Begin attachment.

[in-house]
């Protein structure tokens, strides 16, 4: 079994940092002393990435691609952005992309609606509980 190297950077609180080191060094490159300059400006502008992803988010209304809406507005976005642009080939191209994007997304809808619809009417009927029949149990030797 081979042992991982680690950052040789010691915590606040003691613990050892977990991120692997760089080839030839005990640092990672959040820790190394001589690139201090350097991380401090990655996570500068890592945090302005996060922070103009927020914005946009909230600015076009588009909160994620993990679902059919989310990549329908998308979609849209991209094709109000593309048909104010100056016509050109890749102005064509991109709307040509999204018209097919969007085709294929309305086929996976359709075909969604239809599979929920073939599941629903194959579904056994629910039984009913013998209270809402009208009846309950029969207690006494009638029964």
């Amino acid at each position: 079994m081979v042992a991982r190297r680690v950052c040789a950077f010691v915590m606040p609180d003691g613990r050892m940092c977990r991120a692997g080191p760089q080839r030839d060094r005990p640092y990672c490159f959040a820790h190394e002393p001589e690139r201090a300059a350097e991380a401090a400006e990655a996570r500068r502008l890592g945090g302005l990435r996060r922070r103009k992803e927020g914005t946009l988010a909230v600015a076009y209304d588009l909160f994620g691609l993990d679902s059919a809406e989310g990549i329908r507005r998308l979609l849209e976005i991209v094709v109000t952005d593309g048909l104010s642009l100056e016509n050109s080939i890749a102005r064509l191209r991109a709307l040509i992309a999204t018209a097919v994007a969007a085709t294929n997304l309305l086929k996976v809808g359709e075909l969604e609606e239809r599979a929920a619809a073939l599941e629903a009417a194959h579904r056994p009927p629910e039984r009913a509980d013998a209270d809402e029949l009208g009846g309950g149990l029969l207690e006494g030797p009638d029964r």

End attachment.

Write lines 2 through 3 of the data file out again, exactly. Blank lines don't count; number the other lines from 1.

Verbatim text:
């Protein structure tokens, strides 16, 4: 079994940092002393990435691609952005992309609606509980 190297950077609180080191060094490159300059400006502008992803988010209304809406507005976005642009080939191209994007997304809808619809009417009927029949149990030797 081979042992991982680690950052040789010691915590606040003691613990050892977990991120692997760089080839030839005990640092990672959040820790190394001589690139201090350097991380401090990655996570500068890592945090302005996060922070103009927020914005946009909230600015076009588009909160994620993990679902059919989310990549329908998308979609849209991209094709109000593309048909104010100056016509050109890749102005064509991109709307040509999204018209097919969007085709294929309305086929996976359709075909969604239809599979929920073939599941629903194959579904056994629910039984009913013998209270809402009208009846309950029969207690006494009638029964």
């Amino acid at each position: 079994m081979v042992a991982r190297r680690v950052c040789a950077f010691v915590m606040p609180d003691g613990r050892m940092c977990r991120a692997g080191p760089q080839r030839d060094r005990p640092y990672c490159f959040a820790h190394e002393p001589e690139r201090a300059a350097e991380a401090a400006e990655a996570r500068r502008l890592g945090g302005l990435r996060r922070r103009k992803e927020g914005t946009l988010a909230v600015a076009y209304d588009l909160f994620g691609l993990d679902s059919a809406e989310g990549i329908r507005r998308l979609l849209e976005i991209v094709v109000t952005d593309g048909l104010s642009l100056e016509n050109s080939i890749a102005r064509l191209r991109a709307l040509i992309a999204t018209a097919v994007a969007a085709t294929n997304l309305l086929k996976v809808g359709e075909l969604e609606e239809r599979a929920a619809a073939l599941e629903a009417a194959h579904r056994p009927p629910e039984r009913a509980d013998a209270d809402e029949l009208g009846g309950g149990l029969l207690e006494g030797p009638d029964r």